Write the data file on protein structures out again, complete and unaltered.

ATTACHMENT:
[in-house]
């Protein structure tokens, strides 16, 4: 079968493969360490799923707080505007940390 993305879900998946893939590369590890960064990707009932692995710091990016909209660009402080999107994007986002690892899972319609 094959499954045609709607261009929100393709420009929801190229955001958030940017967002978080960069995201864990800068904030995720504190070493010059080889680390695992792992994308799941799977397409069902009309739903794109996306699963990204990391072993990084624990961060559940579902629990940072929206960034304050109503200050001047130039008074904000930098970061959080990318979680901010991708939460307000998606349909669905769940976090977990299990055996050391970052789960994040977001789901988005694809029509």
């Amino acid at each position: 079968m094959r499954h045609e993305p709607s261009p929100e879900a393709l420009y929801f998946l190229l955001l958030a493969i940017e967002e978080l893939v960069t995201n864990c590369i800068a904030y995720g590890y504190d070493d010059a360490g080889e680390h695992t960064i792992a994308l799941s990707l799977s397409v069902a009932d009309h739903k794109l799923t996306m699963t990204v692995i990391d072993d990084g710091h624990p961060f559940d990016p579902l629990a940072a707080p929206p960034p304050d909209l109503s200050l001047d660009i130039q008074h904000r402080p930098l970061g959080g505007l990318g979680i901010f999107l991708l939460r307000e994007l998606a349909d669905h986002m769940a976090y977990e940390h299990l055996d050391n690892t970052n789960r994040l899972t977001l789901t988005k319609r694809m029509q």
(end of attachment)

[in-house]
């Protein structure tokens, strides 16, 4: 079968493969360490799923707080505007940390 993305879900998946893939590369590890960064990707009932692995710091990016909209660009402080999107994007986002690892899972319609 094959499954045609709607261009929100393709420009929801190229955001958030940017967002978080960069995201864990800068904030995720504190070493010059080889680390695992792992994308799941799977397409069902009309739903794109996306699963990204990391072993990084624990961060559940579902629990940072929206960034304050109503200050001047130039008074904000930098970061959080990318979680901010991708939460307000998606349909669905769940976090977990299990055996050391970052789960994040977001789901988005694809029509």
């Amino acid at each position: 079968m094959r499954h045609e993305p709607s261009p929100e879900a393709l420009y929801f998946l190229l955001l958030a493969i940017e967002e978080l893939v960069t995201n864990c590369i800068a904030y995720g590890y504190d070493d010059a360490g080889e680390h695992t960064i792992a994308l799941s990707l799977s397409v069902a009932d009309h739903k794109l799923t996306m699963t990204v692995i990391d072993d990084g710091h624990p961060f559940d990016p579902l629990a940072a707080p929206p960034p304050d909209l109503s200050l001047d660009i130039q008074h904000r402080p930098l970061g959080g505007l990318g979680i901010f999107l991708l939460r307000e994007l998606a349909d669905h986002m769940a976090y977990e940390h299990l055996d050391n690892t970052n789960r994040l899972t977001l789901t988005k319609r694809m029509q």